Expect powerful regional RIAs to emerge from the current round of financial advisory deal-making. 

That’s the word from both industry experts and acquisition-minded wealth managers at the inaugural Deals & Deal Makers Summit in Santa Monica, Calif., on Thursday. 

“The competitive dynamic of the industry will change,” said Dan Seivert, chief executive of investment bank and consulting firm Echelon Partners, which hosted the event. “RIAs used to compete with either wirehouses or other RIAs of equal size. Now you’re beginning to see a new dynamic [as] larger RIAs with assets approaching $2 billion or more assert themselves in a region.” 

Mark Tibergien, chief executive of Pershing Advisor Solutions, agrees. Speaking at the keynote session of the mergers and acquisitions conference, he said he expects “larger firms with regional dominance” to become prominent in the “next phase” of  industry consolidation. 


Indeed, Tibergien added, regional RIAs with active management may have an advantage over national roll-up companies that are focused on buying local advisory firms as a “financial play” for income streams. “Strategic consolidation of RIA firms doesn’t lend itself well to passive ownership,” he told the nearly 100 attendees at the sold-out conference. 

A senior manager spearheading strategy and business development for TD Ameritrade Institutional’s M&A initiative -- the year-old “RIA Connect” program -- also questioned the roll-up strategy. “I don’t see roll-ups gaining steam,” Matt Phillips said in an interview. “Sellers are not attracted. It’s a pure cash-out model, vs. continuing actively in the business -- which is what most advisors want to do.”  

He was less enthusiastic about big regional firms. They are a valid option for some smaller firms looking to sell, “but it’s not for everyone,” said Phillips, whose division has played matchmaker for buyers and sellers with combined assets of $2 billion. “It’s a model where firms who are joining have to adapt to the management style of the acquiring firm.”  


A number of acquisition-minded advisors at the conference say they are indeed vigorously pursuing a regional strategy. 

“We don’t feel like there is an RIA in the southwest that has the resources and purposefulness to serve that market,” said John Burns, co-CEO of Exencial Wealth Advisors, a $1.2 billion wealth management firm based in Oklahoma City. Burns is actively looking for firms to acquire in Texas and Oklahoma, and says he hopes to do one or two deals a year as he charts a growth path for his firm. 

Highline Wealth Management of Bethesda, Md., hired a corporate development executive last year and has three deals lined up in the corridor between New York and Washington, D.C., said chief executive Neal Simon. “I’ve never been as excited about the future, in terms of deals, as I am right now,” says Simon. “There’s a great chance that we’ll be able to double our size by this time next year.”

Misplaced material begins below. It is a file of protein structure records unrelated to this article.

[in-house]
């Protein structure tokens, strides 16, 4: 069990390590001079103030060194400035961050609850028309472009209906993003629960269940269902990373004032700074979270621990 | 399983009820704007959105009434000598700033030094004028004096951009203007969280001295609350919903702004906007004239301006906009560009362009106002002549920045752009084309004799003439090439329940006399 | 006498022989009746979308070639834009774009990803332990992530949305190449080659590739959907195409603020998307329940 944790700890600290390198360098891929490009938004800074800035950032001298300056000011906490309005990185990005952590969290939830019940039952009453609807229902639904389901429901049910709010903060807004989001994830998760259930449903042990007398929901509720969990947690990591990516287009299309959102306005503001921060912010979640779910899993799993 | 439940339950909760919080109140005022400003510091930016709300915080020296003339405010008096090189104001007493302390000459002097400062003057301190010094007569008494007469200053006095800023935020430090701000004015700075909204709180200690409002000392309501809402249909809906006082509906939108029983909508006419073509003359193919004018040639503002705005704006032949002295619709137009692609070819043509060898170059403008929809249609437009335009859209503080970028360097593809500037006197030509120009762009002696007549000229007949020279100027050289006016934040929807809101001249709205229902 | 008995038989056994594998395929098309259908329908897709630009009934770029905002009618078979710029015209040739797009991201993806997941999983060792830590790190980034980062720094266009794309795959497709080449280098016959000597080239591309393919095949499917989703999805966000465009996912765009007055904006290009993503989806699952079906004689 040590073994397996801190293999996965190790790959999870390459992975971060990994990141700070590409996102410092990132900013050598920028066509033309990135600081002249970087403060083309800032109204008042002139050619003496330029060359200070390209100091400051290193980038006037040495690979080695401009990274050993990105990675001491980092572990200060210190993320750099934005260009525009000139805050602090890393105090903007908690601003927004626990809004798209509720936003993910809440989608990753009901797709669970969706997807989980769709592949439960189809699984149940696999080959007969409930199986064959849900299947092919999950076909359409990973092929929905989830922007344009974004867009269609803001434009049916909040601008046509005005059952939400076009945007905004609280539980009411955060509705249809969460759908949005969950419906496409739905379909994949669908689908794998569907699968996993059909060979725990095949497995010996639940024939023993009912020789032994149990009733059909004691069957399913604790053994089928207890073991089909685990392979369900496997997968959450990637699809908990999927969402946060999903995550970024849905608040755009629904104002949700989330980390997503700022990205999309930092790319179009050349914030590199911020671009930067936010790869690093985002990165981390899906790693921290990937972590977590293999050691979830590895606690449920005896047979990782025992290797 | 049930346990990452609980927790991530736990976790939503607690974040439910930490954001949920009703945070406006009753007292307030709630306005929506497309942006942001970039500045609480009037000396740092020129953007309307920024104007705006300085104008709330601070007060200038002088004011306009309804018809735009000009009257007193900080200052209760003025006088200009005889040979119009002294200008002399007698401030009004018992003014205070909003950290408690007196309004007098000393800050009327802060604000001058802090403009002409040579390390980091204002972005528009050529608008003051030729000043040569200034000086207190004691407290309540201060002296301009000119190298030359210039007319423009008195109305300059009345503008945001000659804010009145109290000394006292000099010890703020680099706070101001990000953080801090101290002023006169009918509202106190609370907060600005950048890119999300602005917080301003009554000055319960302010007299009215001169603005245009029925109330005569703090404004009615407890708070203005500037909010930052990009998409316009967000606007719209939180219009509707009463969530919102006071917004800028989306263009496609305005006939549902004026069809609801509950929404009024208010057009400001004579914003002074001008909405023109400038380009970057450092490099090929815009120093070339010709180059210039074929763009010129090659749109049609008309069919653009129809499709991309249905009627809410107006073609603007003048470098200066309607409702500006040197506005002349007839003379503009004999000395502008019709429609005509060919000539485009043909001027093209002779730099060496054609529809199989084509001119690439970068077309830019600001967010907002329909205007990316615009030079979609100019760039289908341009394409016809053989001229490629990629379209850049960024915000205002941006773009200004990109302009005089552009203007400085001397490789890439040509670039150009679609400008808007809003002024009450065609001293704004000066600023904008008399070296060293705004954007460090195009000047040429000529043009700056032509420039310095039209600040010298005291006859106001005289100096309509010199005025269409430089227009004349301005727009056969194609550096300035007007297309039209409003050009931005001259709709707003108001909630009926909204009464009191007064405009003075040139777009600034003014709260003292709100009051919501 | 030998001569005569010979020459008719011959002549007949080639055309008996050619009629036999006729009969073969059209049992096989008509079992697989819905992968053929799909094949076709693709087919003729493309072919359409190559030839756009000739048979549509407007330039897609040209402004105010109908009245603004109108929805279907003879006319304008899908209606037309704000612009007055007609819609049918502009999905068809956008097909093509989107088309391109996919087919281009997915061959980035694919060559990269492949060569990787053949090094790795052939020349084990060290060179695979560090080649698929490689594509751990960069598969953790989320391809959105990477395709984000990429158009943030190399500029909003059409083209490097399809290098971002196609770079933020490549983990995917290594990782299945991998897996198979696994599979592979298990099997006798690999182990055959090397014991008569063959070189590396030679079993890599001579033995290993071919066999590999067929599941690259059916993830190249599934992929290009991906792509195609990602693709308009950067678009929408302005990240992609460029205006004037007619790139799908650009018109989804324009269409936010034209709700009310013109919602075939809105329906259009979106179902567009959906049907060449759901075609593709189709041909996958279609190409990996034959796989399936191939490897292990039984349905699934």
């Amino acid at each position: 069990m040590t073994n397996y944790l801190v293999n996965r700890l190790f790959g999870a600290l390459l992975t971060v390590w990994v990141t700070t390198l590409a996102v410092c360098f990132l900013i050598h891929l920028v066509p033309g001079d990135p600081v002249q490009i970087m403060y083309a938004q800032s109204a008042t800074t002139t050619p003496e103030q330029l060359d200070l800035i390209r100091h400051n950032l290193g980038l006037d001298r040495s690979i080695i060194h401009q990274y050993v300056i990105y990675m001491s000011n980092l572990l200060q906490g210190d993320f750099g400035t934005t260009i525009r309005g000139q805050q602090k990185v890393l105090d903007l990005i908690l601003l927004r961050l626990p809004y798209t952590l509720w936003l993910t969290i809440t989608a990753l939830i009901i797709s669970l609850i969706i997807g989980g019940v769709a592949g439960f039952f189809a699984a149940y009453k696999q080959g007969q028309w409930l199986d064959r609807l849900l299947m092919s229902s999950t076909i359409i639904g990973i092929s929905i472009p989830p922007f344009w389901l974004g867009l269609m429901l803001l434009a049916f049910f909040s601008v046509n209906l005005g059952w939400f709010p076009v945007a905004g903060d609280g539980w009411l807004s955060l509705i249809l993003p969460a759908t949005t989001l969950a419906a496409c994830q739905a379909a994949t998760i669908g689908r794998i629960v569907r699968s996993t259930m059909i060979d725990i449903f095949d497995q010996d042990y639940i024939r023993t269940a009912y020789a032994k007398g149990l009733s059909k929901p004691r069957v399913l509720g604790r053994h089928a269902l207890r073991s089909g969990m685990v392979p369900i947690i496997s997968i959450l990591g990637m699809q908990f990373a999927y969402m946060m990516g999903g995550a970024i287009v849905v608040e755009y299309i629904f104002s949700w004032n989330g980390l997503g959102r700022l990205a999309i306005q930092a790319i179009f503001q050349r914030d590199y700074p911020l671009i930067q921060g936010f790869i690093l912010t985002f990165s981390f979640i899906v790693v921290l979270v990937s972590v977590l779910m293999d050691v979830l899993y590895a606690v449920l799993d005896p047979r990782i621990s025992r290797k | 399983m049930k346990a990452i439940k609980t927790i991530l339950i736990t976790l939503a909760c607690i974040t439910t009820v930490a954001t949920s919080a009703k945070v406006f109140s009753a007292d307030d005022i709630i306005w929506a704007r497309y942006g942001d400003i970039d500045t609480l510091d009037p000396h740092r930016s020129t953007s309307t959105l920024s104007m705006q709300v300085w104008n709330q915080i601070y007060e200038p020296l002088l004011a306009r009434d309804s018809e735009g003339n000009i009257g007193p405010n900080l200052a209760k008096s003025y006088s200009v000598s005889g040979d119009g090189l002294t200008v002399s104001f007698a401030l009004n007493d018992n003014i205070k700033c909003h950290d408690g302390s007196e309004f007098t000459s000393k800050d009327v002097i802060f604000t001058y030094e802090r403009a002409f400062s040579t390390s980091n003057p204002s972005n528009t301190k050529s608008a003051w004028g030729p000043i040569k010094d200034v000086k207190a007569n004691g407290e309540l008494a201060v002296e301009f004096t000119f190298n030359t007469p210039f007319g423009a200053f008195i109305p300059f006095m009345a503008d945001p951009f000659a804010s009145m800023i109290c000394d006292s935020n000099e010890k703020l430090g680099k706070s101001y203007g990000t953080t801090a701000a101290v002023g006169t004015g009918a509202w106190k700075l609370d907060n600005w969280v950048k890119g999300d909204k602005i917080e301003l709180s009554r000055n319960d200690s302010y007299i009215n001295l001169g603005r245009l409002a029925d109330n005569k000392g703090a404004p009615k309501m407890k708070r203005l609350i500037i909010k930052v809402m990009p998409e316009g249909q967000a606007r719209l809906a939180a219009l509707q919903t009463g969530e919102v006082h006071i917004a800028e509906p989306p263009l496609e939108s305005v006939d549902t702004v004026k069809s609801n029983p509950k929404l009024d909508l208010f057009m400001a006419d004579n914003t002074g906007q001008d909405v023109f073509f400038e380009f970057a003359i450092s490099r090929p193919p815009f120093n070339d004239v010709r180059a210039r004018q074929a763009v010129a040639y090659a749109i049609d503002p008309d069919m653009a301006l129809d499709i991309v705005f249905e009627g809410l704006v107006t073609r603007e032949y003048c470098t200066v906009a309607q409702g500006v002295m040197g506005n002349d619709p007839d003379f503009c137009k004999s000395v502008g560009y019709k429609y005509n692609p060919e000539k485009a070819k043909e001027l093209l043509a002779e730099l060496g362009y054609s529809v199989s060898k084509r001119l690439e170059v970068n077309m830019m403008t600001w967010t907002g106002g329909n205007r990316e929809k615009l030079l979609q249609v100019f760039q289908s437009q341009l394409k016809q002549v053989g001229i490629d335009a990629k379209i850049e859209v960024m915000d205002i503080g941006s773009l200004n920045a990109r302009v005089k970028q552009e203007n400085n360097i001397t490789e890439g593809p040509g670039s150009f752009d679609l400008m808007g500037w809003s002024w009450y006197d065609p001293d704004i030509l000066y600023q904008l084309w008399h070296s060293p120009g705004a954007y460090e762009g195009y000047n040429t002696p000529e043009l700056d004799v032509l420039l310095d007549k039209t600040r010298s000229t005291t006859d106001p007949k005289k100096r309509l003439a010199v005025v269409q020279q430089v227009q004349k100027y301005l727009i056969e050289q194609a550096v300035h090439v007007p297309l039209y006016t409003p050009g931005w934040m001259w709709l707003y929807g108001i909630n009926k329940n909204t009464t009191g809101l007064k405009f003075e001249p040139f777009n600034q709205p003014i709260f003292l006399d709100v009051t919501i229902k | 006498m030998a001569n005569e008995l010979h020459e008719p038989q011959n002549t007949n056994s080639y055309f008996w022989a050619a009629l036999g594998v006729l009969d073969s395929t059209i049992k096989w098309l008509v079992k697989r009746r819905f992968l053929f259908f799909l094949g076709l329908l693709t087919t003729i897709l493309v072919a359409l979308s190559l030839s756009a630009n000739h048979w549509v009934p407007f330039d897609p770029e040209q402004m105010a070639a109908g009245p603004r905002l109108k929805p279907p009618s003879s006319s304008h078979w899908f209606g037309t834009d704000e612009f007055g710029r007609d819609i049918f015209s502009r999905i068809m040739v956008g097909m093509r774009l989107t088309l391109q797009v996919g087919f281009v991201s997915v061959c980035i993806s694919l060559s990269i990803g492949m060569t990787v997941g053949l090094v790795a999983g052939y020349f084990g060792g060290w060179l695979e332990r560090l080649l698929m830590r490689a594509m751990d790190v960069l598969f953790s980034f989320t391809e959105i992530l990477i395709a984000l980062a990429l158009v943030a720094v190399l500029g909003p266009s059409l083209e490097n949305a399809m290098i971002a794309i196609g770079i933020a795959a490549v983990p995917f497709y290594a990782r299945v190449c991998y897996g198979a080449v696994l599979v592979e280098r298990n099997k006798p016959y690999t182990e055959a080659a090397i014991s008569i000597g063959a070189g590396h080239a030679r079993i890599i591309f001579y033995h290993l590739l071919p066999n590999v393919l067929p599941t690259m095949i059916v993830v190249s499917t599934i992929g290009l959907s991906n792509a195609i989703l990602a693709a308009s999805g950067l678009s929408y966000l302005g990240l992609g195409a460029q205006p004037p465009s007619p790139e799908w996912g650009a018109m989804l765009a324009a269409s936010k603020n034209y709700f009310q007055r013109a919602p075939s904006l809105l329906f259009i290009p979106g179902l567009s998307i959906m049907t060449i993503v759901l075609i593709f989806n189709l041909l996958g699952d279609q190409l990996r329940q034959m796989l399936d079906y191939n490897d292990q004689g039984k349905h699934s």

Baker Tilly Investment Advisors plans to grow the $1.8 billion firm outward from its home base of Milwaukee and expand outward throughout Wisconsin and Minnesota as far as Chicago and Detroit, said president Steve Parish. 


Raleigh, N.C.-based VisionQuest Wealth Management plans to use cash as a catalyst to fuel an aggressive expansion plan in the southeast. “We’ve got a lot of available cash from our investment banking division, and we think that will give us the upper hand when we make an offer,” said Nick Kolbenschlag, the firm’s direction of operations and services.

“Our model is to buy a book of business for cash flow and create liquidity for the owners," he added. "We’ll keep them on for 12 to 18 months to transition clients and then say goodbye. We may or may not keep the office open, but we’re going to be very centralized from Raleigh, using the scale we’ve created.”  

Out west, the lucrative San Francisco Bay Area market is being targeted by Greg Friedman, founder and president of Marin County-based Private Ocean Wealth Management. “We have a great home base in the North Bay and are talking to a number of firms in the East Bay and South Bay,” Friedman says. “We’re looking for an older advisor who wants to monetize his practice or a younger advisor who wants to tuck in with us, and combine that with organic growth as our path for the future.”

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